On a Sunday morning, Carl Shepherd, one of my sons-in-law, came to see me at Overlook Hospital in Summit, N. J. We walked around the floor of the hospital. It seemed to me that being able to walk with Carl Shepherd immediately after a serious stroke, was good news. If my speech was screwed up, so be it. As an old soldier would say, “Hey man, we’re still alive so anything is possible.” Don’t count your losses; count what you have left.

As time has gone on, there have been wrestling matches with aphasia. Sometimes aphasia wins, but now, aphasia more often comes out on the short end of the stick. As in the case of supposed blindness on the ferry, it is always my view of seeing how an ailment or a disability can be dealt with as distinguished from giving in to it and calling on the Gods to take care of things.

If worst comes to worst and somewhere down the road my sight should disappear, there is much to be said for dealing with that eventuality if it happens. There will be no histrionics and no one will be asked to pity poor old Ed. Old Ed has lived a long life kept in working order by the efforts of the Summit Medical Group and other physicians. The working order includes a heart by-pass operation performed by Eric Rose at Columbia Presbyterian Medical Center in New York, a new aortic valve arrangement donated by a pig and installed by Alfred Casale in Morristown. Also there is a pacemaker placed by Andrew Beamer, formerly a student at Duke University and a resident at Brigham and Woman’s Hospital in Boston. If Gurwin can pull the eyesight trick off, we will be well ahead of the game and Eric Gurwin will be a hero. Nonetheless, this essay is being written now in case anything should go astray.

My essays almost always end with a reference to where they began. In this case, we snuck into blindness by using baseball as a peg to hang the story on. Most baseball players, particularly hitters, have sharp eyes. There are no poorly-sighted ball players. If Professor Gurwin gets all of us through the next few months and avoids vision loss or even blindness, perhaps George Steinbrenner may be asked by me to sponsor a team in a vision impaired league. My job will be Umpire in Chief. My duties will be performed without glasses. Steinbrenner is often an owner with limited vision for the people he hurts. Maybe ownership in a vision impaired league is what Steinbrenner always needed.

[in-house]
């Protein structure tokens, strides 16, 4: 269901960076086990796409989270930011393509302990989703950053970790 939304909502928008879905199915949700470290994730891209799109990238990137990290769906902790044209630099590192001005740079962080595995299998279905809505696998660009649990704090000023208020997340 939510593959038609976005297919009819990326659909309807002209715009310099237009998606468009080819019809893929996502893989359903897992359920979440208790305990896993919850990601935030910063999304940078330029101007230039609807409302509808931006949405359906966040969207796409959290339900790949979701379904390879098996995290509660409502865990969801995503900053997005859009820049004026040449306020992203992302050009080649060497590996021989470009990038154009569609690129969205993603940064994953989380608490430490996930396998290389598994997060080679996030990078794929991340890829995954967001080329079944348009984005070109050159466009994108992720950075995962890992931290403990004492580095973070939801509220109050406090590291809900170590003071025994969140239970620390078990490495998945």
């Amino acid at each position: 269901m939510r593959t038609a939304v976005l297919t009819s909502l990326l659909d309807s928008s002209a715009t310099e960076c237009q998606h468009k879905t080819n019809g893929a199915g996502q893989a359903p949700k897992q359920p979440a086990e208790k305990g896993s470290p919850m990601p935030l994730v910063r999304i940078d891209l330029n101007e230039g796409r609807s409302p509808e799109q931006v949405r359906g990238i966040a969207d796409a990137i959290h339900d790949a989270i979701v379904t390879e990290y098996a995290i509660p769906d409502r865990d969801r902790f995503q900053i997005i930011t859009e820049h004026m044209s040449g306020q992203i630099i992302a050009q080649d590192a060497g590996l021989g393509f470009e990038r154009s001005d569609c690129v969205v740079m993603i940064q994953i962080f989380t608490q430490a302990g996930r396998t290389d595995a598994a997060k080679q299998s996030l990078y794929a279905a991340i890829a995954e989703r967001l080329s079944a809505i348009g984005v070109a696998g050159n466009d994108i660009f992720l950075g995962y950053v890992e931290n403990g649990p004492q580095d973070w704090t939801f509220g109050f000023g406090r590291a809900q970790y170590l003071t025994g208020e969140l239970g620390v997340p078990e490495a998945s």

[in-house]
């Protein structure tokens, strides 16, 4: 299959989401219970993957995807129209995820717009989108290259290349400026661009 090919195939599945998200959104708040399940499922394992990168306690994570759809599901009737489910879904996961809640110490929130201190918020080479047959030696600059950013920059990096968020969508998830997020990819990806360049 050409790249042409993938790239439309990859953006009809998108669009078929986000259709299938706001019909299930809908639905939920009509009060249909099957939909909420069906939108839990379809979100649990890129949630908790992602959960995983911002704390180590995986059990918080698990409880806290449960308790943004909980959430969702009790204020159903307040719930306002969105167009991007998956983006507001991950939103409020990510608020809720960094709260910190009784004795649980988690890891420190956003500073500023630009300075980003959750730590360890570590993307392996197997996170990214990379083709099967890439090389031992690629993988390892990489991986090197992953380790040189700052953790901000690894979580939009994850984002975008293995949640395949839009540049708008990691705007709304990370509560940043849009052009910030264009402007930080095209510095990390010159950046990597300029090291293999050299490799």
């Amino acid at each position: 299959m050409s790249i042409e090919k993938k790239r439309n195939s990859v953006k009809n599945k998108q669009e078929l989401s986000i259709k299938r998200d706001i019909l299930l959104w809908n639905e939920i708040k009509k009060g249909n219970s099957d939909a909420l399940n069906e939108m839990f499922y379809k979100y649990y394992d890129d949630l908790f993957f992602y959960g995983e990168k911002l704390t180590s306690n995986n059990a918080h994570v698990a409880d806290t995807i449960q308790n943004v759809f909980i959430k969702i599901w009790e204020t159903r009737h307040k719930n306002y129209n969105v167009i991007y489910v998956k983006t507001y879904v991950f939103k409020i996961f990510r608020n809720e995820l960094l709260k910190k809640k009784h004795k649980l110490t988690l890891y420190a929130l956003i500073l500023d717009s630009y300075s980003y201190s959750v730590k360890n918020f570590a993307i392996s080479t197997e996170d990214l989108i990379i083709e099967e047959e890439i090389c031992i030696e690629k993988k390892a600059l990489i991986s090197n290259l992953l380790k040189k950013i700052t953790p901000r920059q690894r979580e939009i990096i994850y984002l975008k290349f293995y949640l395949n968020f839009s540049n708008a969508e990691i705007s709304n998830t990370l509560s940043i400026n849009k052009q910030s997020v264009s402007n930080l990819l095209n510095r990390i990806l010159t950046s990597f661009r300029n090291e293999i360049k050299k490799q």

Now as to my happiness for the Red Sox early in the 2004 season. Boston is a good club and it has a very nice manager. And Boston is a very nice city. But my heart has always belonged to the St. Louis Cardinals, perhaps the only perfect team in a perfect city in organized sports. There may be some quibbles about that from one Cubs fan, we all know, but those are the facts, plain and simple.

April 25, 2004
Essay 99
Kevin’s commentary: It is at amazing to me that Pop possesses a level of introspection that is sufficient to exactly predict how he would react to a major change to his lifestyle. He said “If darkness eventually overtakes me, it won’t make me happy, but it is something that can probably be dealt with… there will be no attempt to curse the darkness, but rather, my efforts will be devoted to dealing with the new eventuality.” As far as I know, this is pretty much exactly how things shook out.

However, I can’t help but find it a little funny that despite predicting his emotional reaction to what could justifiably be called a “crisis” to the tee, Pop also thought that his “work of recording is now largely done” before he had even hit the triple digit point in the essays. Of course close to eight hundred essays were written in total. As of right now, five hundred and eight of them are available on this website. It is a guarantee that the rest will be available within one year of today (which is actually May 30th, not May 25th).

This is the first essay in a series about blindness, both before and after it occurred.  You can find the introductory essay here, and the subsequent essay here. The existence of this series may be surprising given that Pop said in this essay that there was “no need to publish something about my take on life”  Even champions of introspection can’t bat a thousand all the time, I suppose.